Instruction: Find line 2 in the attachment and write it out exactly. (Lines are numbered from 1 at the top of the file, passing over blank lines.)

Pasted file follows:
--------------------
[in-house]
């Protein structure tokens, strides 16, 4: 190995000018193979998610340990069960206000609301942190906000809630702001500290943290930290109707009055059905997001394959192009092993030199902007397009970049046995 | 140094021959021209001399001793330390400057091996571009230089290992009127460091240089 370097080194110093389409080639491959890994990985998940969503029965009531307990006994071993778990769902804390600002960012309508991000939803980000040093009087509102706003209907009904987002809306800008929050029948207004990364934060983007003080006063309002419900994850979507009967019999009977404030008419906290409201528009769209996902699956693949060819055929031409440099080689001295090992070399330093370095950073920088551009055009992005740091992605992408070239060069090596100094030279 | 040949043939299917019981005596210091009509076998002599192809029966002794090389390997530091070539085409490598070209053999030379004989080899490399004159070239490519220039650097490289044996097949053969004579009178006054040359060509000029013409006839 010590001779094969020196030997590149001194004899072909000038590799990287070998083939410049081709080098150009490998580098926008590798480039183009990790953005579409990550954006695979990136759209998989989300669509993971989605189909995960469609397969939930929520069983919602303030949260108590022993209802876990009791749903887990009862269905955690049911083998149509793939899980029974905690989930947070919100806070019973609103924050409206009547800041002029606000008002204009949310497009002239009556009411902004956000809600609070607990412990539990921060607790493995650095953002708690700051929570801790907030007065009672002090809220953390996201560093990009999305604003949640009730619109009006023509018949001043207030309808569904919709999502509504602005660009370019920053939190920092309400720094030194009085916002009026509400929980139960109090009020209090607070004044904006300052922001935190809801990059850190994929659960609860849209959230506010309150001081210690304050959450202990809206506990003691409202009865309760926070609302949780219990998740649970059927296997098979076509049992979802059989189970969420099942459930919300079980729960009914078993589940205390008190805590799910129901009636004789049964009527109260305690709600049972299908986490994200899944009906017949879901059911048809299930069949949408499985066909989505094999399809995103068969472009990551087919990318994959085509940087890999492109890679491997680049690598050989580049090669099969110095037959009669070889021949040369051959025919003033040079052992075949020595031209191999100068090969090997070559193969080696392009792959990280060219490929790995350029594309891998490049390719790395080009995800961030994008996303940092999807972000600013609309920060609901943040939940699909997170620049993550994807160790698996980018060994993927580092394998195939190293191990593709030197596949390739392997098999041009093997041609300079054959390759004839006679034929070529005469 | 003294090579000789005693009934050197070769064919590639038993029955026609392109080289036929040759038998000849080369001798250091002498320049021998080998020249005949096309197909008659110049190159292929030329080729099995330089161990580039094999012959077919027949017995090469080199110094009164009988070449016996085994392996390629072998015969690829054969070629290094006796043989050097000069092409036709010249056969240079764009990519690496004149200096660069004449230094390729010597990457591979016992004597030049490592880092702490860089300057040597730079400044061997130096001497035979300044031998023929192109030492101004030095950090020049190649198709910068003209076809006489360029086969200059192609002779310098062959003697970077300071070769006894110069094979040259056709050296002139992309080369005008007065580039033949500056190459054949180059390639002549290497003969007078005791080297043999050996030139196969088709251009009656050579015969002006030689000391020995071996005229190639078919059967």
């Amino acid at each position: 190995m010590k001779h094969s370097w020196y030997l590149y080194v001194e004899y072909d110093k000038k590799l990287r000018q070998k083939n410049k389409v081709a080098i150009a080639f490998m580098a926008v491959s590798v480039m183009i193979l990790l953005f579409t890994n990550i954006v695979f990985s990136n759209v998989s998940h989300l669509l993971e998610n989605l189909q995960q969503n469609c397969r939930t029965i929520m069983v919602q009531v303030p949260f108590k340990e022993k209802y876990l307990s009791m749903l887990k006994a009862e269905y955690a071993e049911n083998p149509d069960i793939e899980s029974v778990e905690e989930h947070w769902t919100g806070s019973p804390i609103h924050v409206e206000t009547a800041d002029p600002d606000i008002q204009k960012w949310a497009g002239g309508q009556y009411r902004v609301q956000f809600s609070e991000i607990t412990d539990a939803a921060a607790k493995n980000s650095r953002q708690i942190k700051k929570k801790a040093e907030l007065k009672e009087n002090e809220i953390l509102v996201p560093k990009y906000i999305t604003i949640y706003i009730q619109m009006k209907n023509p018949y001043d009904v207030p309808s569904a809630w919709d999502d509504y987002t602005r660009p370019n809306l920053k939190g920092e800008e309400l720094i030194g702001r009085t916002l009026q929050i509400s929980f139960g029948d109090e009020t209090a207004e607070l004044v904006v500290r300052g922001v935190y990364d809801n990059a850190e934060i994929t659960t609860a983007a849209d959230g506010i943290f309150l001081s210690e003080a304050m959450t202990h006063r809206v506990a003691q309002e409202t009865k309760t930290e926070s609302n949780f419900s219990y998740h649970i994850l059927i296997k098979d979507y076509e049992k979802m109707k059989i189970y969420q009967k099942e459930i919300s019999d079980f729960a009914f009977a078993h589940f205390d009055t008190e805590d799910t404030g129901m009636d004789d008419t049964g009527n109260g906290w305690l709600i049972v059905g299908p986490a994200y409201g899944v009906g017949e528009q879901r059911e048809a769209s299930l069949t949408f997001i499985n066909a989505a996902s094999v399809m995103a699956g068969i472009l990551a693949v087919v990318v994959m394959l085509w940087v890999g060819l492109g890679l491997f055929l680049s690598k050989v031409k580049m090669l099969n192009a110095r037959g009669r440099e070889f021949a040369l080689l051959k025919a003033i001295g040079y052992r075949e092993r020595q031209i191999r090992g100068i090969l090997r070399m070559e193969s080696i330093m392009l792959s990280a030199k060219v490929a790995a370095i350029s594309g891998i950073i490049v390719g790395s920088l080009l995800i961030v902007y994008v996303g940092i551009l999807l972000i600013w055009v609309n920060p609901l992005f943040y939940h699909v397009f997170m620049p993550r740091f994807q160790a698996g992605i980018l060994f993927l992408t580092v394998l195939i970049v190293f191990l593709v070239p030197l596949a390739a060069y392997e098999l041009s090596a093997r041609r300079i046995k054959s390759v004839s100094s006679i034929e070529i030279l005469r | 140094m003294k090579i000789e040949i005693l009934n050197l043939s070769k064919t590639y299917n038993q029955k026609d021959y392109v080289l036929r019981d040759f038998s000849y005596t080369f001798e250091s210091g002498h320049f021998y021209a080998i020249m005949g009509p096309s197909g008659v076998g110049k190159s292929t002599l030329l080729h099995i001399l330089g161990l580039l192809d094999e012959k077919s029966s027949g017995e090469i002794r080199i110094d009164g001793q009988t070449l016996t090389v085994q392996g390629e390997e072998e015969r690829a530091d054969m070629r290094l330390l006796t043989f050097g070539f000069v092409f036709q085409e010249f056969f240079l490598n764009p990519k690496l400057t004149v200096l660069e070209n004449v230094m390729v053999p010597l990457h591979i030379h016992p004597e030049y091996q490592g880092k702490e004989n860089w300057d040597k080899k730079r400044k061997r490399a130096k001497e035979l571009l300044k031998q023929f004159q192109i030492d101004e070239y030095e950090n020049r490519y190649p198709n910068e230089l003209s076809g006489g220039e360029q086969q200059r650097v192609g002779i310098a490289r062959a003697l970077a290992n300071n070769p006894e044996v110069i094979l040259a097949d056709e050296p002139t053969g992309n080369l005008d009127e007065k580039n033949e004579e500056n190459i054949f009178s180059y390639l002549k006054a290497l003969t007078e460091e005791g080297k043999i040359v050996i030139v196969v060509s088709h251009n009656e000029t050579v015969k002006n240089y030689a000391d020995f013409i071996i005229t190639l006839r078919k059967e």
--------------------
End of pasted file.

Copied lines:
């Protein structure tokens, strides 16, 4: 190995000018193979998610340990069960206000609301942190906000809630702001500290943290930290109707009055059905997001394959192009092993030199902007397009970049046995 | 140094021959021209001399001793330390400057091996571009230089290992009127460091240089 370097080194110093389409080639491959890994990985998940969503029965009531307990006994071993778990769902804390600002960012309508991000939803980000040093009087509102706003209907009904987002809306800008929050029948207004990364934060983007003080006063309002419900994850979507009967019999009977404030008419906290409201528009769209996902699956693949060819055929031409440099080689001295090992070399330093370095950073920088551009055009992005740091992605992408070239060069090596100094030279 | 040949043939299917019981005596210091009509076998002599192809029966002794090389390997530091070539085409490598070209053999030379004989080899490399004159070239490519220039650097490289044996097949053969004579009178006054040359060509000029013409006839 010590001779094969020196030997590149001194004899072909000038590799990287070998083939410049081709080098150009490998580098926008590798480039183009990790953005579409990550954006695979990136759209998989989300669509993971989605189909995960469609397969939930929520069983919602303030949260108590022993209802876990009791749903887990009862269905955690049911083998149509793939899980029974905690989930947070919100806070019973609103924050409206009547800041002029606000008002204009949310497009002239009556009411902004956000809600609070607990412990539990921060607790493995650095953002708690700051929570801790907030007065009672002090809220953390996201560093990009999305604003949640009730619109009006023509018949001043207030309808569904919709999502509504602005660009370019920053939190920092309400720094030194009085916002009026509400929980139960109090009020209090607070004044904006300052922001935190809801990059850190994929659960609860849209959230506010309150001081210690304050959450202990809206506990003691409202009865309760926070609302949780219990998740649970059927296997098979076509049992979802059989189970969420099942459930919300079980729960009914078993589940205390008190805590799910129901009636004789049964009527109260305690709600049972299908986490994200899944009906017949879901059911048809299930069949949408499985066909989505094999399809995103068969472009990551087919990318994959085509940087890999492109890679491997680049690598050989580049090669099969110095037959009669070889021949040369051959025919003033040079052992075949020595031209191999100068090969090997070559193969080696392009792959990280060219490929790995350029594309891998490049390719790395080009995800961030994008996303940092999807972000600013609309920060609901943040939940699909997170620049993550994807160790698996980018060994993927580092394998195939190293191990593709030197596949390739392997098999041009093997041609300079054959390759004839006679034929070529005469 | 003294090579000789005693009934050197070769064919590639038993029955026609392109080289036929040759038998000849080369001798250091002498320049021998080998020249005949096309197909008659110049190159292929030329080729099995330089161990580039094999012959077919027949017995090469080199110094009164009988070449016996085994392996390629072998015969690829054969070629290094006796043989050097000069092409036709010249056969240079764009990519690496004149200096660069004449230094390729010597990457591979016992004597030049490592880092702490860089300057040597730079400044061997130096001497035979300044031998023929192109030492101004030095950090020049190649198709910068003209076809006489360029086969200059192609002779310098062959003697970077300071070769006894110069094979040259056709050296002139992309080369005008007065580039033949500056190459054949180059390639002549290497003969007078005791080297043999050996030139196969088709251009009656050579015969002006030689000391020995071996005229190639078919059967």